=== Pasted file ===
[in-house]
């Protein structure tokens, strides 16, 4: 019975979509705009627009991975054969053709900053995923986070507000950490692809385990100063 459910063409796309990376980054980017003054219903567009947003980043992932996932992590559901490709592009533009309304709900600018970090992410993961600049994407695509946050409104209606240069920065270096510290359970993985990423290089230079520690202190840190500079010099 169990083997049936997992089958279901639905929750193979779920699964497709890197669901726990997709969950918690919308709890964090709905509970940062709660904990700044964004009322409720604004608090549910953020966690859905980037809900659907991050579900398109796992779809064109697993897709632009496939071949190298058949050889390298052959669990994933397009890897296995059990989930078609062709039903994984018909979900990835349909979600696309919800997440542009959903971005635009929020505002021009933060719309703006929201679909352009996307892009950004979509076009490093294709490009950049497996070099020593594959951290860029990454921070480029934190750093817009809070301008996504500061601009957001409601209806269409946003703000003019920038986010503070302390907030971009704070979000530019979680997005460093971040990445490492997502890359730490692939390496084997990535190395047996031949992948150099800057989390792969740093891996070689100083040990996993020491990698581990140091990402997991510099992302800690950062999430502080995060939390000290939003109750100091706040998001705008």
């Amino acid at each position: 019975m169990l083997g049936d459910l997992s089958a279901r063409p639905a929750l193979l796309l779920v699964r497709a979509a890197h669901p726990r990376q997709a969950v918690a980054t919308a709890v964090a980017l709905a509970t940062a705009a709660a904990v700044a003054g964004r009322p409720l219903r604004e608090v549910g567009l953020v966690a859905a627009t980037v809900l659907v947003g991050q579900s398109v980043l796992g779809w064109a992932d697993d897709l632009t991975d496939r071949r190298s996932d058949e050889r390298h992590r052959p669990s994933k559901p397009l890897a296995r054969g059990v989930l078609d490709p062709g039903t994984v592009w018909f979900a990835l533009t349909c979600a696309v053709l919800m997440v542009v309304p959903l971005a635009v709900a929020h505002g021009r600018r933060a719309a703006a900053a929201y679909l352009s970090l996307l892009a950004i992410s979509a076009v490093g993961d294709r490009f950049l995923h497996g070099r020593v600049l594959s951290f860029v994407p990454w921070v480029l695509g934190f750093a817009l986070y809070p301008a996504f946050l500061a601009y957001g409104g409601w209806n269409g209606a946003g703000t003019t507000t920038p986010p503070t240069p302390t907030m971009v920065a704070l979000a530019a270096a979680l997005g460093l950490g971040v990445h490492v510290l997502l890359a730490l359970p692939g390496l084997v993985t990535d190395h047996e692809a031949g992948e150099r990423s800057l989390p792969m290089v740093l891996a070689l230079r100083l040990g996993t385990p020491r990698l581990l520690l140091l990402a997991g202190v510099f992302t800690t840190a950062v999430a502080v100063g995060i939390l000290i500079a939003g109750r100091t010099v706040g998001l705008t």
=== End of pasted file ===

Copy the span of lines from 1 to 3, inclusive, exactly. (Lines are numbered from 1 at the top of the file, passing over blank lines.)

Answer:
[in-house]
């Protein structure tokens, strides 16, 4: 019975979509705009627009991975054969053709900053995923986070507000950490692809385990100063 459910063409796309990376980054980017003054219903567009947003980043992932996932992590559901490709592009533009309304709900600018970090992410993961600049994407695509946050409104209606240069920065270096510290359970993985990423290089230079520690202190840190500079010099 169990083997049936997992089958279901639905929750193979779920699964497709890197669901726990997709969950918690919308709890964090709905509970940062709660904990700044964004009322409720604004608090549910953020966690859905980037809900659907991050579900398109796992779809064109697993897709632009496939071949190298058949050889390298052959669990994933397009890897296995059990989930078609062709039903994984018909979900990835349909979600696309919800997440542009959903971005635009929020505002021009933060719309703006929201679909352009996307892009950004979509076009490093294709490009950049497996070099020593594959951290860029990454921070480029934190750093817009809070301008996504500061601009957001409601209806269409946003703000003019920038986010503070302390907030971009704070979000530019979680997005460093971040990445490492997502890359730490692939390496084997990535190395047996031949992948150099800057989390792969740093891996070689100083040990996993020491990698581990140091990402997991510099992302800690950062999430502080995060939390000290939003109750100091706040998001705008």
């Amino acid at each position: 019975m169990l083997g049936d459910l997992s089958a279901r063409p639905a929750l193979l796309l779920v699964r497709a979509a890197h669901p726990r990376q997709a969950v918690a980054t919308a709890v964090a980017l709905a509970t940062a705009a709660a904990v700044a003054g964004r009322p409720l219903r604004e608090v549910g567009l953020v966690a859905a627009t980037v809900l659907v947003g991050q579900s398109v980043l796992g779809w064109a992932d697993d897709l632009t991975d496939r071949r190298s996932d058949e050889r390298h992590r052959p669990s994933k559901p397009l890897a296995r054969g059990v989930l078609d490709p062709g039903t994984v592009w018909f979900a990835l533009t349909c979600a696309v053709l919800m997440v542009v309304p959903l971005a635009v709900a929020h505002g021009r600018r933060a719309a703006a900053a929201y679909l352009s970090l996307l892009a950004i992410s979509a076009v490093g993961d294709r490009f950049l995923h497996g070099r020593v600049l594959s951290f860029v994407p990454w921070v480029l695509g934190f750093a817009l986070y809070p301008a996504f946050l500061a601009y957001g409104g409601w209806n269409g209606a946003g703000t003019t507000t920038p986010p503070t240069p302390t907030m971009v920065a704070l979000a530019a270096a979680l997005g460093l950490g971040v990445h490492v510290l997502l890359a730490l359970p692939g390496l084997v993985t990535d190395h047996e692809a031949g992948e150099r990423s800057l989390p792969m290089v740093l891996a070689l230079r100083l040990g996993t385990p020491r990698l581990l520690l140091l990402a997991g202190v510099f992302t800690t840190a950062v999430a502080v100063g995060i939390l000290i500079a939003g109750r100091t010099v706040g998001l705008t």